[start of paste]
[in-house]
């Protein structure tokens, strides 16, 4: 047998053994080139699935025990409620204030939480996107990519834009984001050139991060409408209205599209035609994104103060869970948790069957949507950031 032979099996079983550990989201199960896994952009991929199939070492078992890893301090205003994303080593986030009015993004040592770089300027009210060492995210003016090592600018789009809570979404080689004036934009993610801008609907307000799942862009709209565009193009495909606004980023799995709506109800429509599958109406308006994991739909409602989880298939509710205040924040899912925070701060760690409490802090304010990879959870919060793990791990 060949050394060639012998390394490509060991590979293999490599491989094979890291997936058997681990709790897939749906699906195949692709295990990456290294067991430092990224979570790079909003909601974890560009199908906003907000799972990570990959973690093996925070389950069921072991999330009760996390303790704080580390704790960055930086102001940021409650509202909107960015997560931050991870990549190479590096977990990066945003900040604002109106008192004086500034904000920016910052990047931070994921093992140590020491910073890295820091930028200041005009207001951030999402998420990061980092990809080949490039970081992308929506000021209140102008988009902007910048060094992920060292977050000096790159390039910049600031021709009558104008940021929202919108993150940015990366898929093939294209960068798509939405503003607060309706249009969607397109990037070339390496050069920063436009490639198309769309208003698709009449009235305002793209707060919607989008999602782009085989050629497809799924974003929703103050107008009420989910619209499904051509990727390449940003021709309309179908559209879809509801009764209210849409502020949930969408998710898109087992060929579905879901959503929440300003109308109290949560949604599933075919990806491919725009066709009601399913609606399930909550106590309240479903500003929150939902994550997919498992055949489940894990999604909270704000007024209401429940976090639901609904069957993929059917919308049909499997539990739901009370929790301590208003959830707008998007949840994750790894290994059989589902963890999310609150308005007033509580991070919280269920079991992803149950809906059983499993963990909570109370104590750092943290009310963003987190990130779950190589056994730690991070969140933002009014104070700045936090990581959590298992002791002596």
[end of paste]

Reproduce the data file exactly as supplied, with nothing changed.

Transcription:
[in-house]
């Protein structure tokens, strides 16, 4: 047998053994080139699935025990409620204030939480996107990519834009984001050139991060409408209205599209035609994104103060869970948790069957949507950031 032979099996079983550990989201199960896994952009991929199939070492078992890893301090205003994303080593986030009015993004040592770089300027009210060492995210003016090592600018789009809570979404080689004036934009993610801008609907307000799942862009709209565009193009495909606004980023799995709506109800429509599958109406308006994991739909409602989880298939509710205040924040899912925070701060760690409490802090304010990879959870919060793990791990 060949050394060639012998390394490509060991590979293999490599491989094979890291997936058997681990709790897939749906699906195949692709295990990456290294067991430092990224979570790079909003909601974890560009199908906003907000799972990570990959973690093996925070389950069921072991999330009760996390303790704080580390704790960055930086102001940021409650509202909107960015997560931050991870990549190479590096977990990066945003900040604002109106008192004086500034904000920016910052990047931070994921093992140590020491910073890295820091930028200041005009207001951030999402998420990061980092990809080949490039970081992308929506000021209140102008988009902007910048060094992920060292977050000096790159390039910049600031021709009558104008940021929202919108993150940015990366898929093939294209960068798509939405503003607060309706249009969607397109990037070339390496050069920063436009490639198309769309208003698709009449009235305002793209707060919607989008999602782009085989050629497809799924974003929703103050107008009420989910619209499904051509990727390449940003021709309309179908559209879809509801009764209210849409502020949930969408998710898109087992060929579905879901959503929440300003109308109290949560949604599933075919990806491919725009066709009601399913609606399930909550106590309240479903500003929150939902994550997919498992055949489940894990999604909270704000007024209401429940976090639901609904069957993929059917919308049909499997539990739901009370929790301590208003959830707008998007949840994750790894290994059989589902963890999310609150308005007033509580991070919280269920079991992803149950809906059983499993963990909570109370104590750092943290009310963003987190990130779950190589056994730690991070969140933002009014104070700045936090990581959590298992002791002596």